Edward Macan's "Rocking the Classics"
(short summary by Mark Fonda)

Classic Prog (70's)
The music is characterized as an attempt to combine classical music's sense of space and monumental scope with rock's raw power and energy. It combined the musical genres of classical, rock, R&B, jazz and folk. Subject matter for the albums was drawn from science fiction, mythology and fantasy literature. The music itself is described as complex, dynamic and multi-dimensional. Musical virtuosity and self expression were revered. The music and lyrics had a dichotomy spawned by the hippie counterculture which was trying to reconcile the conflicts with the Vietnam war, the Establishment, the sexual revolution and personal enlightenment. Hence the constant shifting in the music between acoustic/electric, vocal/instrumental and climax/reprise... but always "progressing" in complexity and theme development. It creates a sense of unpredictability, tension and non-conformity. Classical music's multi-movement suites and symphonic poems of the 19th century composers were the basis for the complex sound structures. Album covers were an essential part of setting the tone and backdrop for the music. The bands all put out their definitive or best recordings between 1971 an 1975 which included King Crimson, ELP, Yes, Genesis, Pink Floyd and Jethro Tull as well as Van Der Graaf Generator, Renaissance, Gentle Giant and Curved Air.

Neo-Prog (80's and 90's)
Although classic prog-rock had been overshadowed by Punk and New Wave in the late 70's, a new movement began in the early 80's, spurred by a sense of nostalgia and the desire to recreate or prolong the cultural attitudes of the early 70's. This began in several small clubs in Southeast England with bands such as Marillion, Pendragon, IQ, Pallas, Twelfth Night, Ark and Haze. The music had a more sensible approach which appealed to a broader audience, not just the middle class. This "neo-progressive" rock contained analog and acoustic instruments, surrealistic and occasionally psychedelic visuals and vocals, and ambitious thematic conceptions. In the late 80's this style moved out to a more international presence with bands from Italy, Japan, USA and South America which is where most of the activity lies today. This neo-prog music rivaled the classic prog music of the 70's... yet it was much simpler in composition with shorter blocks and less shifting of meter. The multi-movement suite was abandoned, rather they would weave together several unrelated musical ideas, which would then be subject to fairly literal repetition. The prerequisite "tension" in the music was created by balancing unpredictable phrase structures and harmonic progressions with repetition of key melodic and rhythmic ideas from section to section. However the musical breadth and expansiveness of the music is largely lacking compared to the classics of Yes, ELP, Genesis, etc.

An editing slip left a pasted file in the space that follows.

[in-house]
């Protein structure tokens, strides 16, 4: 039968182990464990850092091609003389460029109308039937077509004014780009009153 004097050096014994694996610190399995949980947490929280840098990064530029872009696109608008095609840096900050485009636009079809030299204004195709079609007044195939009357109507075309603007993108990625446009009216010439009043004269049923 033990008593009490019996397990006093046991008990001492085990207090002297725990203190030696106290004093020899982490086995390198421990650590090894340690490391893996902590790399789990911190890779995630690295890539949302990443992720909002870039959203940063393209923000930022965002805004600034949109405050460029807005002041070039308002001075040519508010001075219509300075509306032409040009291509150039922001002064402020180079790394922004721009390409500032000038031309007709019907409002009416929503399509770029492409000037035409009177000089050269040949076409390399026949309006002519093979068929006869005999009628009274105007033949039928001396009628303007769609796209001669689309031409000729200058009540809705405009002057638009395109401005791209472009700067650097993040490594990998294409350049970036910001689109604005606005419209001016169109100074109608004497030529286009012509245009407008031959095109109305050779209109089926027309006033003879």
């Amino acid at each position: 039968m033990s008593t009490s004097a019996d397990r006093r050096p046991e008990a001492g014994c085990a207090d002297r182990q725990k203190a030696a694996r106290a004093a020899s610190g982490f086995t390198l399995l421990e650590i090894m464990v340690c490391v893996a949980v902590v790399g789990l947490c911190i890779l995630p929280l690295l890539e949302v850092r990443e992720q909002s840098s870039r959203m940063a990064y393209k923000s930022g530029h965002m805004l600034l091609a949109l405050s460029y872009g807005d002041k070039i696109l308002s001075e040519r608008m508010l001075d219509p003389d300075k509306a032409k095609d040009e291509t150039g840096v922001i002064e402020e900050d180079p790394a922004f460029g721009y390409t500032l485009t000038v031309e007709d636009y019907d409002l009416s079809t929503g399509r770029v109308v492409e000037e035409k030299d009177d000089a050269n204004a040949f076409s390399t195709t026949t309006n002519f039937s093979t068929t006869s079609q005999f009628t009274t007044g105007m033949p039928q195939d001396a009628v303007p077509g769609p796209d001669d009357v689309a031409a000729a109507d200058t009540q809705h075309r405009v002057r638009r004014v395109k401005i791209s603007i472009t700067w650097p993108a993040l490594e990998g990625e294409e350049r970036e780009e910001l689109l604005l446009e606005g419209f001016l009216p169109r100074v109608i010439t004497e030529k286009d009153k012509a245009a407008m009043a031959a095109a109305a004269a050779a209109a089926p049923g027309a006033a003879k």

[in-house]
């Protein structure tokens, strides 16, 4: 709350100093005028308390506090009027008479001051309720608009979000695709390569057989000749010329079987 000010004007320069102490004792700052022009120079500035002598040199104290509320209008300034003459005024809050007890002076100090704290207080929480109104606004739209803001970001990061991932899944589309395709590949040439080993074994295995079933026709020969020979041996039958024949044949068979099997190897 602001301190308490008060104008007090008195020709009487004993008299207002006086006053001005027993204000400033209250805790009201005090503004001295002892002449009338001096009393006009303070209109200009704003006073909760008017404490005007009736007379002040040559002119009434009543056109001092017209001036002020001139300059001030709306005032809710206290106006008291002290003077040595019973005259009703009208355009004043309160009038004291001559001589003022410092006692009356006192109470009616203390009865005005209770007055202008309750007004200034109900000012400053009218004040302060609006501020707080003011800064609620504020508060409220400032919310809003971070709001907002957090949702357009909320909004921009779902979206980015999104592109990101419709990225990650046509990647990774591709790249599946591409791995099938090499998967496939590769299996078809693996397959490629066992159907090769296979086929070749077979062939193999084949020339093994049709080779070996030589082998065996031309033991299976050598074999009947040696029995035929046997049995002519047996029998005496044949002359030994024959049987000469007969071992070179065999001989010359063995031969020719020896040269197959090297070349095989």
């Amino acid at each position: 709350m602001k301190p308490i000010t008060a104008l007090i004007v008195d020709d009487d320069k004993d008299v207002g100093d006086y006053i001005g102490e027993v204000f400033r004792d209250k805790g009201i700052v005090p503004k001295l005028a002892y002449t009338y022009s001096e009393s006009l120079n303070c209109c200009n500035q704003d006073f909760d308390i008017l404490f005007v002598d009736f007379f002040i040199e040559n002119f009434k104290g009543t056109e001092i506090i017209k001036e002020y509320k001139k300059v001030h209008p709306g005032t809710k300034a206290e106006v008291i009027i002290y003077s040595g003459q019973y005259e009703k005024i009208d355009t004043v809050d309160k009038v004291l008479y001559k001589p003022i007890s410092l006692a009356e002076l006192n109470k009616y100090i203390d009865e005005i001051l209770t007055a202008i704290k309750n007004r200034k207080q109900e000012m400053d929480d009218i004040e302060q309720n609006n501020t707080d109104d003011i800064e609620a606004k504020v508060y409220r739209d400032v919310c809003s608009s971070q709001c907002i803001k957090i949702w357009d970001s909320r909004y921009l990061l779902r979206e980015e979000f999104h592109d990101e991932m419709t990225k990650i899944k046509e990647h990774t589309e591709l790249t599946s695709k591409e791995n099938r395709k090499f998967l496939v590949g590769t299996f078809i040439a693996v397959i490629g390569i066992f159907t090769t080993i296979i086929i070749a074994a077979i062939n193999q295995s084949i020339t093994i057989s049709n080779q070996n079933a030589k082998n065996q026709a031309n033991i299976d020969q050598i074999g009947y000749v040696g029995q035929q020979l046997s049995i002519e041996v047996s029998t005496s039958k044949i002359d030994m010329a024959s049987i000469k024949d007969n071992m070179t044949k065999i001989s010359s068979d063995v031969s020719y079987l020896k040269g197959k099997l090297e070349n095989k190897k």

Post-Prog (90's and beyond)
While some of the more inventive neo-progressive bands of the 80's managed to get surprising mileage out of the classic 70's style, one cannot see this situation continuing indefinitely. On the other hand, rock has proven to be an extremely elastic music, and several new bands have managed to create new directions by merging the resources of world music, minimalism and electronic experimentation into a new "post-progressive" style in the 90's which has enriched and expanded the legacy of traditional English Progressive Rock. These bands are also almost entirely instrumental, which avoids the lyrical associations with both the outdated 70's subject matter and the more contemporary mindset which risks sounding commercialized. Not only do these bands bring a modern sensibility to the classic 70's idiom, they introduce a number of entirely new elements such as minimalism, electronic experimentation and various ethnic styles. In this sense, all of these bands carry on in one way or another the post-progressive rock revolution initiated by King Crimson with their 'Discipline' LP. Examples of this sub-genre are Djam Karet, Edhels and Ozric Tentacles.